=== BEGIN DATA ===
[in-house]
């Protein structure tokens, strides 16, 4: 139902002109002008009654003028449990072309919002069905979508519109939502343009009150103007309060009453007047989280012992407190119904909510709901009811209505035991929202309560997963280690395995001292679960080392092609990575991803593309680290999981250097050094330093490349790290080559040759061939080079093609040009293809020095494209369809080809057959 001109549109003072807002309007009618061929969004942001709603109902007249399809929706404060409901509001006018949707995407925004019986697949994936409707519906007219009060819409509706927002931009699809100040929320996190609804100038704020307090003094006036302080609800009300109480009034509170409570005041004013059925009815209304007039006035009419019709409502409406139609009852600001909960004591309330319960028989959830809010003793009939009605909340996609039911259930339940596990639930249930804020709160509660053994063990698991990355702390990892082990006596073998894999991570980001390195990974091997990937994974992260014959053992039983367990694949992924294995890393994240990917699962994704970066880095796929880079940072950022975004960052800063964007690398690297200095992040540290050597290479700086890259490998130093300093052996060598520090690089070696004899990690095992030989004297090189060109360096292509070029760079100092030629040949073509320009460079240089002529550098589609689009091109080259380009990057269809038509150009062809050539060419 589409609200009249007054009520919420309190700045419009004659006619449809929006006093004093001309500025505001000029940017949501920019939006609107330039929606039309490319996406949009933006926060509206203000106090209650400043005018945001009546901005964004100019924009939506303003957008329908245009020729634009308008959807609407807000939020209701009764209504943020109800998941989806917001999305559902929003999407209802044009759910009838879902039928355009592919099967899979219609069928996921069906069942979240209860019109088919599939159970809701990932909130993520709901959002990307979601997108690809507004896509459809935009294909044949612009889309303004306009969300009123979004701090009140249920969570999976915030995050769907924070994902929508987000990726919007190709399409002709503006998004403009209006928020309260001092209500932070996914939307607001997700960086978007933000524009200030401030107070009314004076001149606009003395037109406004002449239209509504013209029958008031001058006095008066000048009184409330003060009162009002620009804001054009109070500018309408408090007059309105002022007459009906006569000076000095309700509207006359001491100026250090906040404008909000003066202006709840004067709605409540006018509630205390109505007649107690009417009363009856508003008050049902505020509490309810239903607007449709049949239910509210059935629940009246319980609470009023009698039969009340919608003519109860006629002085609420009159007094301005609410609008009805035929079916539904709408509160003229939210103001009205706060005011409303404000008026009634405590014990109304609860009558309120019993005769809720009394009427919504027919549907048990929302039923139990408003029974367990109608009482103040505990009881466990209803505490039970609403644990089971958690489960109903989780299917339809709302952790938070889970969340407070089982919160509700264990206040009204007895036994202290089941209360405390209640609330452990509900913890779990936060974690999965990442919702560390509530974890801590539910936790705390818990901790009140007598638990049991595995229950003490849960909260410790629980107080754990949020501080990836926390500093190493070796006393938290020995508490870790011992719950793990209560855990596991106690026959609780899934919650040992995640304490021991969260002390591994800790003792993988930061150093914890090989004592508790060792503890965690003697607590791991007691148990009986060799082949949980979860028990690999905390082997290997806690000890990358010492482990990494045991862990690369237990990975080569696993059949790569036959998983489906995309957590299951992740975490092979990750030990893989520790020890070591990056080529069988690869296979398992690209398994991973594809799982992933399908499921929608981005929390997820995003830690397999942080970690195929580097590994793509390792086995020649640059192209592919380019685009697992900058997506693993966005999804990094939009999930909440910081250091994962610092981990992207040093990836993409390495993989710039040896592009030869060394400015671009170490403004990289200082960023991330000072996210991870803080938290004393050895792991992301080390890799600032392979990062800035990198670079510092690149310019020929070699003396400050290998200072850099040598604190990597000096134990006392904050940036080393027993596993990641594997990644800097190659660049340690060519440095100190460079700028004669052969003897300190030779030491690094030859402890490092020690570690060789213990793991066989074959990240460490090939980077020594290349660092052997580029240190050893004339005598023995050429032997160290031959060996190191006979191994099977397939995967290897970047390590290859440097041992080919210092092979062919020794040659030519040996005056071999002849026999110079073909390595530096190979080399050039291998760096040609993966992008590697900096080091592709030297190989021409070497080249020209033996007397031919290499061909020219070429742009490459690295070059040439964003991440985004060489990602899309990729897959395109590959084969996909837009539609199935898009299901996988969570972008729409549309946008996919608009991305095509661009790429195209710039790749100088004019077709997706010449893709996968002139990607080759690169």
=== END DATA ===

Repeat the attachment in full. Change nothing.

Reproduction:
[in-house]
């Protein structure tokens, strides 16, 4: 139902002109002008009654003028449990072309919002069905979508519109939502343009009150103007309060009453007047989280012992407190119904909510709901009811209505035991929202309560997963280690395995001292679960080392092609990575991803593309680290999981250097050094330093490349790290080559040759061939080079093609040009293809020095494209369809080809057959 001109549109003072807002309007009618061929969004942001709603109902007249399809929706404060409901509001006018949707995407925004019986697949994936409707519906007219009060819409509706927002931009699809100040929320996190609804100038704020307090003094006036302080609800009300109480009034509170409570005041004013059925009815209304007039006035009419019709409502409406139609009852600001909960004591309330319960028989959830809010003793009939009605909340996609039911259930339940596990639930249930804020709160509660053994063990698991990355702390990892082990006596073998894999991570980001390195990974091997990937994974992260014959053992039983367990694949992924294995890393994240990917699962994704970066880095796929880079940072950022975004960052800063964007690398690297200095992040540290050597290479700086890259490998130093300093052996060598520090690089070696004899990690095992030989004297090189060109360096292509070029760079100092030629040949073509320009460079240089002529550098589609689009091109080259380009990057269809038509150009062809050539060419 589409609200009249007054009520919420309190700045419009004659006619449809929006006093004093001309500025505001000029940017949501920019939006609107330039929606039309490319996406949009933006926060509206203000106090209650400043005018945001009546901005964004100019924009939506303003957008329908245009020729634009308008959807609407807000939020209701009764209504943020109800998941989806917001999305559902929003999407209802044009759910009838879902039928355009592919099967899979219609069928996921069906069942979240209860019109088919599939159970809701990932909130993520709901959002990307979601997108690809507004896509459809935009294909044949612009889309303004306009969300009123979004701090009140249920969570999976915030995050769907924070994902929508987000990726919007190709399409002709503006998004403009209006928020309260001092209500932070996914939307607001997700960086978007933000524009200030401030107070009314004076001149606009003395037109406004002449239209509504013209029958008031001058006095008066000048009184409330003060009162009002620009804001054009109070500018309408408090007059309105002022007459009906006569000076000095309700509207006359001491100026250090906040404008909000003066202006709840004067709605409540006018509630205390109505007649107690009417009363009856508003008050049902505020509490309810239903607007449709049949239910509210059935629940009246319980609470009023009698039969009340919608003519109860006629002085609420009159007094301005609410609008009805035929079916539904709408509160003229939210103001009205706060005011409303404000008026009634405590014990109304609860009558309120019993005769809720009394009427919504027919549907048990929302039923139990408003029974367990109608009482103040505990009881466990209803505490039970609403644990089971958690489960109903989780299917339809709302952790938070889970969340407070089982919160509700264990206040009204007895036994202290089941209360405390209640609330452990509900913890779990936060974690999965990442919702560390509530974890801590539910936790705390818990901790009140007598638990049991595995229950003490849960909260410790629980107080754990949020501080990836926390500093190493070796006393938290020995508490870790011992719950793990209560855990596991106690026959609780899934919650040992995640304490021991969260002390591994800790003792993988930061150093914890090989004592508790060792503890965690003697607590791991007691148990009986060799082949949980979860028990690999905390082997290997806690000890990358010492482990990494045991862990690369237990990975080569696993059949790569036959998983489906995309957590299951992740975490092979990750030990893989520790020890070591990056080529069988690869296979398992690209398994991973594809799982992933399908499921929608981005929390997820995003830690397999942080970690195929580097590994793509390792086995020649640059192209592919380019685009697992900058997506693993966005999804990094939009999930909440910081250091994962610092981990992207040093990836993409390495993989710039040896592009030869060394400015671009170490403004990289200082960023991330000072996210991870803080938290004393050895792991992301080390890799600032392979990062800035990198670079510092690149310019020929070699003396400050290998200072850099040598604190990597000096134990006392904050940036080393027993596993990641594997990644800097190659660049340690060519440095100190460079700028004669052969003897300190030779030491690094030859402890490092020690570690060789213990793991066989074959990240460490090939980077020594290349660092052997580029240190050893004339005598023995050429032997160290031959060996190191006979191994099977397939995967290897970047390590290859440097041992080919210092092979062919020794040659030519040996005056071999002849026999110079073909390595530096190979080399050039291998760096040609993966992008590697900096080091592709030297190989021409070497080249020209033996007397031919290499061909020219070429742009490459690295070059040439964003991440985004060489990602899309990729897959395109590959084969996909837009539609199935898009299901996988969570972008729409549309946008996919608009991305095509661009790429195209710039790749100088004019077709997706010449893709996968002139990607080759690169």